The Court of Appeal had jurisdiction to hear the Crown appeals from the first degree murder acquittals in the present case. For appeal purposes, first degree murder and second degree murder are treated as two distinct offences. Where an accused is charged with first degree murder but convicted of second degree murder, he or she has been acquitted of first degree murder. In such a case, the accused may appeal the conviction for second degree murder, and the Crown may appeal the acquittal of first degree murder under s. 676(1)(a) of the Criminal Code.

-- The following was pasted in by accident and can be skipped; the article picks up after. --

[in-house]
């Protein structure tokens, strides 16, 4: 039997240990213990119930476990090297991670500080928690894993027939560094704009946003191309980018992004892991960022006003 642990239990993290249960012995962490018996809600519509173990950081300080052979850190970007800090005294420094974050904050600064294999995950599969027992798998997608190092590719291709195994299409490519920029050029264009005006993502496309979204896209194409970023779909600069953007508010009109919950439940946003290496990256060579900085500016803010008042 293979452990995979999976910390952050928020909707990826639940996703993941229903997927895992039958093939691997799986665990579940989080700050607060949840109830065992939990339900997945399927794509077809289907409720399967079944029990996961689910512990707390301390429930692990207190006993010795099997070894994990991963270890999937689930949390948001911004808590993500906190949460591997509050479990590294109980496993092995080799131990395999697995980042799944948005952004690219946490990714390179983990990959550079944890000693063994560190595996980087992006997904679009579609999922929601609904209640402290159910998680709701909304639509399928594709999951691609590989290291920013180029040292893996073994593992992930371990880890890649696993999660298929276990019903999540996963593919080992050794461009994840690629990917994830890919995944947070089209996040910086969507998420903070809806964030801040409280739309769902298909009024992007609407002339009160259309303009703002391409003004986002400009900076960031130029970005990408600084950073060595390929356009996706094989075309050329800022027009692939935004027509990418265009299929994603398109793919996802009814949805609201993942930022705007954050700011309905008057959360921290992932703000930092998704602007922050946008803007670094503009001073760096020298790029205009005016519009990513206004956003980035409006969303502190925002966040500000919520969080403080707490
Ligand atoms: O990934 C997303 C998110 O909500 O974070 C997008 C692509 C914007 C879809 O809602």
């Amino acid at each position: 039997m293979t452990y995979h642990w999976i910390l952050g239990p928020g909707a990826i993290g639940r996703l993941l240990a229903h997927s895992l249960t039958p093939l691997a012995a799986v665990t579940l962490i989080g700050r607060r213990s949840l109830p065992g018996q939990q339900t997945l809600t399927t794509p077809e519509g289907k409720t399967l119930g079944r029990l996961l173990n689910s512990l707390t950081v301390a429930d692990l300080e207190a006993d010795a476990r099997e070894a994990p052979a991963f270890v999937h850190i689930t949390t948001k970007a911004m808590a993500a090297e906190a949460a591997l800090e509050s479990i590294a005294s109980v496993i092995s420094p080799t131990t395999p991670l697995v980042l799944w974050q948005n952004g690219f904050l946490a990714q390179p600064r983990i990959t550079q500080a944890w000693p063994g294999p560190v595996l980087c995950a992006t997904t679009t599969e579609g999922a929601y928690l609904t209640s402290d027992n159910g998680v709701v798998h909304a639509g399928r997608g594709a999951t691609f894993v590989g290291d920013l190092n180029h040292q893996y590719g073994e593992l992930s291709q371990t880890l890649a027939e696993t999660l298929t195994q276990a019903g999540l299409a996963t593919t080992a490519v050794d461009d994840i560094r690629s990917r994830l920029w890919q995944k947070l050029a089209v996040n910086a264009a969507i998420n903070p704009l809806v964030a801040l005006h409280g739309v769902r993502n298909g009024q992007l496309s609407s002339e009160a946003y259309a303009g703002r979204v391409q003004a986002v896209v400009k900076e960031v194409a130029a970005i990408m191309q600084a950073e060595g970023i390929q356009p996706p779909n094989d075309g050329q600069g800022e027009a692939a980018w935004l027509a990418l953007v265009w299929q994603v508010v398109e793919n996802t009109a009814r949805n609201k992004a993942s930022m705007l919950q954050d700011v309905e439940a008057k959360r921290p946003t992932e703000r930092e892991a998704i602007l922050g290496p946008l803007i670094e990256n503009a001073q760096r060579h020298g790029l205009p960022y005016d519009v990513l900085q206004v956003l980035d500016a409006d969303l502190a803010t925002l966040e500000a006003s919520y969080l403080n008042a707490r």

The Court of Appeal did not err in finding the accused guilty of first degree murder. The five elements of the applicable test set out in R. v. Harbottle,  3 S.C.R. 306, which are required for an accused to be convicted of first degree murder under s. 231(5) of the Criminal Code, were met in this case, including the first and fifth elements.